Wallenda completes Chicago wire walks |

Wallenda completes Chicago wire walks

The Associated Press

CHICAGO — Daredevil Nik Wallenda wowed Chicago and the world Sunday with two hair-raising skyscraper crossings on the high wire without a safety net or a harness.

Thousands of cheering fans packed the streets around the city’s Marina City towers to watch the 35-year-old heir to the Flying Wallendas’ family business complete the back-to-back walks, including one wearing a blindfold.

As he stepped from the wire upon completing the second leg, he tore off his blindfold and waved to the crowd of thousands below, which erupted in cheers.

The spectacle was telecast almost-live on the Discovery Channel so producers could cut away if Wallenda fell.

On July 3, 2009, Wallenda wire walked 200 feet over the Allegheny River as the headline act of the Three Rivers Regatta.

Wearing a bright red jacket, Wallenda tested the tension of the wire about 6 p.m. It took him about 6 12 minutes to walk the wire at a 19-degree incline from the Marina City west tower to the top of a building on the other side of a river.

“I love Chicago, and Chicago definitely loves me,” said Wallenda as he walked the wire, with the crowd of thousands below him screaming in support. “What an amazing roar!”

The next stage of Wallenda’s high-wire event he undertook blindfolded — a walk between the two Marina City towers, Chicago landmarks with Hollywood credits. At a fast clip, he made the stretch in little more than a minute.

At about 6:40 p.m., just minutes before the anticipated start of his high-wire feat, Wallenda, who lives in Florida, said the chilly conditions in Chicago would not stall him.

“Yes, there’s some wind, yes, it’s cool, but it’s not unbearable,” he said.

Months of preparations have meant helicopters lifting cable to the rooftops, road closures and clearances from the Federal Aviation Administration and Coast Guard. Residents of Marina City were asked not to use laser pointers, camera flashes or drones that could interfere. Even grilling was prohibited.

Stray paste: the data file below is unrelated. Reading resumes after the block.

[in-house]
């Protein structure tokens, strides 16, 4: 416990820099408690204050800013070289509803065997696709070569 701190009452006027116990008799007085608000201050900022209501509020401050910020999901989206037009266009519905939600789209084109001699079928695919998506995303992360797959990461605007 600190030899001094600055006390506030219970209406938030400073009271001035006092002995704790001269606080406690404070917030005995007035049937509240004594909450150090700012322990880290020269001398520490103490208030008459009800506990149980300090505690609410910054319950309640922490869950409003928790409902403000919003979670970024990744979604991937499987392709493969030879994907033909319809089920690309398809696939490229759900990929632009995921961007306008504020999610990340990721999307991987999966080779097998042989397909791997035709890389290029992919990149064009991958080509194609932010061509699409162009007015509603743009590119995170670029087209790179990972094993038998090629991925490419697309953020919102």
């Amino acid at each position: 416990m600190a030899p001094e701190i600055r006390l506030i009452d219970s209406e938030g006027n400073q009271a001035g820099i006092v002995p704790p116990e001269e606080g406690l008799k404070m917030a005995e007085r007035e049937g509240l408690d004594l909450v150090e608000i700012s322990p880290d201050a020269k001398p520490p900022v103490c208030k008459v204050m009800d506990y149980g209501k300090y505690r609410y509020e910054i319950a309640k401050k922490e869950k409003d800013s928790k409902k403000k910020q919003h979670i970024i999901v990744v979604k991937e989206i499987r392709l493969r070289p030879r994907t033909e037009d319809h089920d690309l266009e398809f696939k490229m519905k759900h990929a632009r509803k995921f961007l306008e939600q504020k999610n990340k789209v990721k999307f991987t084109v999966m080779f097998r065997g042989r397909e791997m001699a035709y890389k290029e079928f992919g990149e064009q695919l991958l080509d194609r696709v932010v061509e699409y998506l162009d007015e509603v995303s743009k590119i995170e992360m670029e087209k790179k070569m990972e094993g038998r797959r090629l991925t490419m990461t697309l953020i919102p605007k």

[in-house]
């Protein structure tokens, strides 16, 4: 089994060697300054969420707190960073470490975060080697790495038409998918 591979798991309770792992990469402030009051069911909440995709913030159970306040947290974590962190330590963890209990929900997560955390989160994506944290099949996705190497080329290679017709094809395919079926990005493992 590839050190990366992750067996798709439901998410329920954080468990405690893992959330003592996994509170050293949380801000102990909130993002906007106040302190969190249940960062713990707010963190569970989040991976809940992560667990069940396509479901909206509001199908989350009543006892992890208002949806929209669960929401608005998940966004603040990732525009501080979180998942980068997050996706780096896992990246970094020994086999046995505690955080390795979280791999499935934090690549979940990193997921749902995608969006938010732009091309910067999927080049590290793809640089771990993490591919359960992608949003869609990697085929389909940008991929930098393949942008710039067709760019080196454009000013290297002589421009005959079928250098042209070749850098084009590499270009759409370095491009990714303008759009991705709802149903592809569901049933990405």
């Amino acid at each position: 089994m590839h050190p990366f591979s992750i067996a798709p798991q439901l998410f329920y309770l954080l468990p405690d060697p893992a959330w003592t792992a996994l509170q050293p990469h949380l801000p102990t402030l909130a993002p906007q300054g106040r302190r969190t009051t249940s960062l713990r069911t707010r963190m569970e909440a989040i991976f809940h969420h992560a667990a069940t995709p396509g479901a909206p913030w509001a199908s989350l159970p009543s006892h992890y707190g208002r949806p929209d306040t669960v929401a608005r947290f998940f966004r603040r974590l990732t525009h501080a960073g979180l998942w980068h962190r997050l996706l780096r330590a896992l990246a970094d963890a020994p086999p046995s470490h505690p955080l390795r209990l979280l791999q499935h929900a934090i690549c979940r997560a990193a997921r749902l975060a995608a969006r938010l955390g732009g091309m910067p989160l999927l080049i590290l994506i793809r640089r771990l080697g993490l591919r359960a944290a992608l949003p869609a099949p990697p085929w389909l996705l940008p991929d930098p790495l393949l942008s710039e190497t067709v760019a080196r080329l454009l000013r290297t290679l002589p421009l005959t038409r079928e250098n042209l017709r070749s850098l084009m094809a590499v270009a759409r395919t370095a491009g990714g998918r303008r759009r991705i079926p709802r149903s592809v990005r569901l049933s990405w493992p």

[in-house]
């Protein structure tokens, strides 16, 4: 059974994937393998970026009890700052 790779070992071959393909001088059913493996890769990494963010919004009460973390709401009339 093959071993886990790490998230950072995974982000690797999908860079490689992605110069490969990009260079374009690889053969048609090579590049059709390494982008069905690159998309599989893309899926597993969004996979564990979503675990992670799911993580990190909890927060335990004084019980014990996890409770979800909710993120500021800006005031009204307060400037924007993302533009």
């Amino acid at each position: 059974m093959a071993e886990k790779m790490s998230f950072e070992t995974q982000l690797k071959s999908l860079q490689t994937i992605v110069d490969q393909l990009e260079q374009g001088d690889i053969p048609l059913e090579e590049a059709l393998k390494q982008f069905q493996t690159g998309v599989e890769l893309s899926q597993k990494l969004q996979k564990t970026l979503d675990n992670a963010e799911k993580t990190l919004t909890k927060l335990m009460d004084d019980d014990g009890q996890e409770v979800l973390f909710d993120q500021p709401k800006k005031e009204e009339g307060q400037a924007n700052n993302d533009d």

Two of his previous televised tightrope walks — over the brink of Niagara Falls in 2012 and across the Little Colorado River Gorge in 2013 — drew about 13 million viewers each.

The Discovery Channel hoped to capture an elusive real-time audience in the DVR era. The network kept the almost-live telecast of Wallenda’s progress on viewers’ TV screens even during the commercials, using a “double box” that showed advertisements and Wallenda simultaneously.

Hours before the tightrope walk, Scott Jensen of Schaumburg, a Chicago suburb, waited to watch the spectacle with his 15-year-old son, Matthew, and Matthew’s friend Tommy Demaret, 15. They were bundled up and eating sandwiches while seated on a concrete planter with a nearly straight-overhead view of the high wire.

“I think anybody who does something like this is crazy and it’s a once-in-a-lifetime opportunity to see it,” Scott Jensen said.

A year before Wallenda was born, his great-grandfather fell to his death during a tightrope stunt in Puerto Rico. He was 73.

Wallenda says that after Chicago, he wants to re-create a 1,200-foot-long high-wire walk made famous by his great-grandfather. Karl Wallenda’s stunt at Tallulah Falls Gorge in Georgia included two headstands on the high wire.

“Life is on the wire,” Karl Wallenda once said. “Everything else is just waiting.”

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